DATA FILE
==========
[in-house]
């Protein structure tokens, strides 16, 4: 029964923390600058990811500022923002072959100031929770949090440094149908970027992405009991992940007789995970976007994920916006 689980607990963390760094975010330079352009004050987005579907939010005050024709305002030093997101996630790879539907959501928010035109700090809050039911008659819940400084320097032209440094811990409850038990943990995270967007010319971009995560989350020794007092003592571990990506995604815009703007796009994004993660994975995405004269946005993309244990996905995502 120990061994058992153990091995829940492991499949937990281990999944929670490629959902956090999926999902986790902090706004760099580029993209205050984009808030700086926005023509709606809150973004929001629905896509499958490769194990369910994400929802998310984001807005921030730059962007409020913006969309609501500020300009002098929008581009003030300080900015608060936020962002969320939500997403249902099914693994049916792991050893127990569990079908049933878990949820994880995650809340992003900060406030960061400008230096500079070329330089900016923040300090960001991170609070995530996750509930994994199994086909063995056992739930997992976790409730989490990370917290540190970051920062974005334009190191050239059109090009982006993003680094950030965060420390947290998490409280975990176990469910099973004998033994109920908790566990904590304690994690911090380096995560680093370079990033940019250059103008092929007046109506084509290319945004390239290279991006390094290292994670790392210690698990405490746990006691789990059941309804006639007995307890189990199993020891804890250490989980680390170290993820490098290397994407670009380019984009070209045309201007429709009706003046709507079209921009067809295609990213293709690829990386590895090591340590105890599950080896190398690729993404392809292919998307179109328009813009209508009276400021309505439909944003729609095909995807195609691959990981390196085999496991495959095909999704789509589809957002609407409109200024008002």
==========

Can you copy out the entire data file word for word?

[in-house]
């Protein structure tokens, strides 16, 4: 029964923390600058990811500022923002072959100031929770949090440094149908970027992405009991992940007789995970976007994920916006 689980607990963390760094975010330079352009004050987005579907939010005050024709305002030093997101996630790879539907959501928010035109700090809050039911008659819940400084320097032209440094811990409850038990943990995270967007010319971009995560989350020794007092003592571990990506995604815009703007796009994004993660994975995405004269946005993309244990996905995502 120990061994058992153990091995829940492991499949937990281990999944929670490629959902956090999926999902986790902090706004760099580029993209205050984009808030700086926005023509709606809150973004929001629905896509499958490769194990369910994400929802998310984001807005921030730059962007409020913006969309609501500020300009002098929008581009003030300080900015608060936020962002969320939500997403249902099914693994049916792991050893127990569990079908049933878990949820994880995650809340992003900060406030960061400008230096500079070329330089900016923040300090960001991170609070995530996750509930994994199994086909063995056992739930997992976790409730989490990370917290540190970051920062974005334009190191050239059109090009982006993003680094950030965060420390947290998490409280975990176990469910099973004998033994109920908790566990904590304690994690911090380096995560680093370079990033940019250059103008092929007046109506084509290319945004390239290279991006390094290292994670790392210690698990405490746990006691789990059941309804006639007995307890189990199993020891804890250490989980680390170290993820490098290397994407670009380019984009070209045309201007429709009706003046709507079209921009067809295609990213293709690829990386590895090591340590105890599950080896190398690729993404392809292919998307179109328009813009209508009276400021309505439909944003729609095909995807195609691959990981390196085999496991495959095909999704789509589809957002609407409109200024008002």